Now, there’s nothing left for me to say but thank you – thank you for sharing such a lovely piece of fanfiction!
*stares at Patrick*
You… You… OMG! Teh brilliance!
*mumbles incomprehensible words of admiration, and beats keys at random, then erases, and repeats*
Where do I begin? Yes, yes, I know exactly where to begin. Do you know what this reminds me of? The style, I mean? There is something decidedly Seren-ish about it. Now, I haven’t read near enough of her work to be allowed to say that, but it was what I felt and thought when I read it. And in case it would be at all unclear – that is some mighty praise. ;)
When the church bells ring, it is a sign that service has started in the abbey nestled in the Scottish Highlands.
I love it from the first line. Yes, perhaps the thought of Scottish Highlands has something to do with my attraction to this line, but I adore your choice of verb - nestled. Really, you could have let this one-shot happen anywhere, but by placing it in the Scottish Highlands you instantly give it a special atmosphere, a special scent to the air my mind pictures. Also, I think the title of the story is very well used there, already in the first proper line.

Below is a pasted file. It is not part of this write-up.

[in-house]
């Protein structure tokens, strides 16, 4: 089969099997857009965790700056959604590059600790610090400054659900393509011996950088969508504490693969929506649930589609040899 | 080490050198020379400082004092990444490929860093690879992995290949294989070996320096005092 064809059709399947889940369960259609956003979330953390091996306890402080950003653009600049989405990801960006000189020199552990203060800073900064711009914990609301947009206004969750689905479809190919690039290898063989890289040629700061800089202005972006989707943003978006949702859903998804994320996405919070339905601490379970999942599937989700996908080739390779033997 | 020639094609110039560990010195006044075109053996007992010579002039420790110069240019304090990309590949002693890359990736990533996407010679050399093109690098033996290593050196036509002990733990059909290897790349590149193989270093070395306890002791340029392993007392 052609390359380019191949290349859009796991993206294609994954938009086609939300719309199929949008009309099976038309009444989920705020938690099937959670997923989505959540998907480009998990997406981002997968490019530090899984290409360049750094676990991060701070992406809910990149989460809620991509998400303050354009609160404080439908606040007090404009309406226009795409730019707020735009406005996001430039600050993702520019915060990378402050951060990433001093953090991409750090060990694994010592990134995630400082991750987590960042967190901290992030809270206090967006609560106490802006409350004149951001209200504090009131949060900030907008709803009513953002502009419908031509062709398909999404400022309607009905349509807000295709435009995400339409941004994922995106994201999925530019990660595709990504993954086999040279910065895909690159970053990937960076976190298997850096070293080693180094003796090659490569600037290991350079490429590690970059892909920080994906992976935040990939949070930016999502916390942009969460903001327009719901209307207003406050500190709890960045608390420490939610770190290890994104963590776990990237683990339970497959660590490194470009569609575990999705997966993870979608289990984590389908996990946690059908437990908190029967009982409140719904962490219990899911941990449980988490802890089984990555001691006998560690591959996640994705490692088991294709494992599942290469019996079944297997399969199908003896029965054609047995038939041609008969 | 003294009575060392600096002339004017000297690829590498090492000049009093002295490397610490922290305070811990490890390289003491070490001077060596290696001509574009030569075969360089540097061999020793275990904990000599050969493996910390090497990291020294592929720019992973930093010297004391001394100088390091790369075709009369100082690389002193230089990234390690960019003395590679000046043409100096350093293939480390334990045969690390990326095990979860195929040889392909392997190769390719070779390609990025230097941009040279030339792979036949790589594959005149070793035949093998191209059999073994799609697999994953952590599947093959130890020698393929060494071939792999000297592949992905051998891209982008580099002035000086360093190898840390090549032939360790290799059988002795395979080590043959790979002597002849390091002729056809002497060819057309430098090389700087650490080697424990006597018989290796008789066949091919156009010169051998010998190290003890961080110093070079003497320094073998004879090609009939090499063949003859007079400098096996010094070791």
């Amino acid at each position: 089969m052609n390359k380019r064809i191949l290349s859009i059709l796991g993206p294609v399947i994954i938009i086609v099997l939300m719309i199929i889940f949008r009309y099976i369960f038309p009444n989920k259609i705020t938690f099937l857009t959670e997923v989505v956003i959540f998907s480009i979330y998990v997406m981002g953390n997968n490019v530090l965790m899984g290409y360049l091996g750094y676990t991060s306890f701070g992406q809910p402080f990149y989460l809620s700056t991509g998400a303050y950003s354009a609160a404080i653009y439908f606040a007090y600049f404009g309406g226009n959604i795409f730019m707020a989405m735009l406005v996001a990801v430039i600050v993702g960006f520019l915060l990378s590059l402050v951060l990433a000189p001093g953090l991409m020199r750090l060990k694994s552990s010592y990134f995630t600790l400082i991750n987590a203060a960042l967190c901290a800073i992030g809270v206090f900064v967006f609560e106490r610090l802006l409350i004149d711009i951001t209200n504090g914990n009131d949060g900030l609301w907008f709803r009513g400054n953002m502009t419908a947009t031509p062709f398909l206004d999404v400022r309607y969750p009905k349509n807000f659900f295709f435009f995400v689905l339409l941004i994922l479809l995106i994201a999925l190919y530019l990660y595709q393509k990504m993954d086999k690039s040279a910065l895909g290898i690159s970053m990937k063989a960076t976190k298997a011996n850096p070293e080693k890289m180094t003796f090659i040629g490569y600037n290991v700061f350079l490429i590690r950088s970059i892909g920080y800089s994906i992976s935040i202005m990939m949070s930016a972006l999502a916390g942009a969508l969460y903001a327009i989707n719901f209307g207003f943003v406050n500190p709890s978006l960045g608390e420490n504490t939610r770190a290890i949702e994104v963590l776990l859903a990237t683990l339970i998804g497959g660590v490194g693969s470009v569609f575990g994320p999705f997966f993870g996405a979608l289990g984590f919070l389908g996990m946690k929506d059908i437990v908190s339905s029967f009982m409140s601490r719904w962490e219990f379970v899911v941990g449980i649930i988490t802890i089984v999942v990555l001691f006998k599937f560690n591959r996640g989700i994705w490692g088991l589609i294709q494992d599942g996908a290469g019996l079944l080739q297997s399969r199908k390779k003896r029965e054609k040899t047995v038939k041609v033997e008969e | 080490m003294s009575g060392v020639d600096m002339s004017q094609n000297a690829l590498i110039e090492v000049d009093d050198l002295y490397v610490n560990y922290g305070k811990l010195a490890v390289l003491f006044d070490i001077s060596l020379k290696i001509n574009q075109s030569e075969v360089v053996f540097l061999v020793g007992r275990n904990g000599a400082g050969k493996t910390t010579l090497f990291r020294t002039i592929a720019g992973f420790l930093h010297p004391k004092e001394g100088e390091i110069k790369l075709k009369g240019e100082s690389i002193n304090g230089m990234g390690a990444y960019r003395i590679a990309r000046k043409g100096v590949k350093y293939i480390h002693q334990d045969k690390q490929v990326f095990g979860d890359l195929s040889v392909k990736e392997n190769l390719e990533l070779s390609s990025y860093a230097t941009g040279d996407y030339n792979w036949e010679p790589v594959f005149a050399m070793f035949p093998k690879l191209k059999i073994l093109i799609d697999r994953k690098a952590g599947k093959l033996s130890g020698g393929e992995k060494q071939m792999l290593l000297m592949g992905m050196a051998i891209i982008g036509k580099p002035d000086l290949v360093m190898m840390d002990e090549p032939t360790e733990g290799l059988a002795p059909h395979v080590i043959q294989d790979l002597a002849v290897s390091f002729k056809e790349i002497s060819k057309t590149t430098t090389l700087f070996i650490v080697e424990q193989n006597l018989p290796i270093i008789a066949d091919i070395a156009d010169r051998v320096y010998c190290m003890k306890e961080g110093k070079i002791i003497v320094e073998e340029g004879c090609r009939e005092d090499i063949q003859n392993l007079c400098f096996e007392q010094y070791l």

She taps her fingers on the table as if she is nervous, but she knows she needn’t worry. The Devil has no power there.
Still, she bites her lip.
*ogles at her own mental image* I can see it so well! Oh, you’ve picked the perfect words for triggering the paintbrushes of my mind.
He has lost his pride, dignity, and stature. His arrogance, she notes, has not quite left him yet.
*shakes head* You do NOT need anyone to teach you the ways of Lucius. I know that I have developed a tendency to see him as a good guy; well, not exactly “good”, but at least a lot less icy-hearted than my original canon image was. Here, you manage to bring the complete devil back before my eyes, completely believable. And what is even more amazing, you still allow him to love Siobhan (which, btw, was entirely OMG*DIES*AHH!SONOTEXPECTED!-inducing), still allow him to be human enough to almost pity. Gah. Amazing job.
He leans back, the chair creaking as if a thousand troubles had found themselves being supported by the intricately designed back. She notes, again, that this is not just her imagination.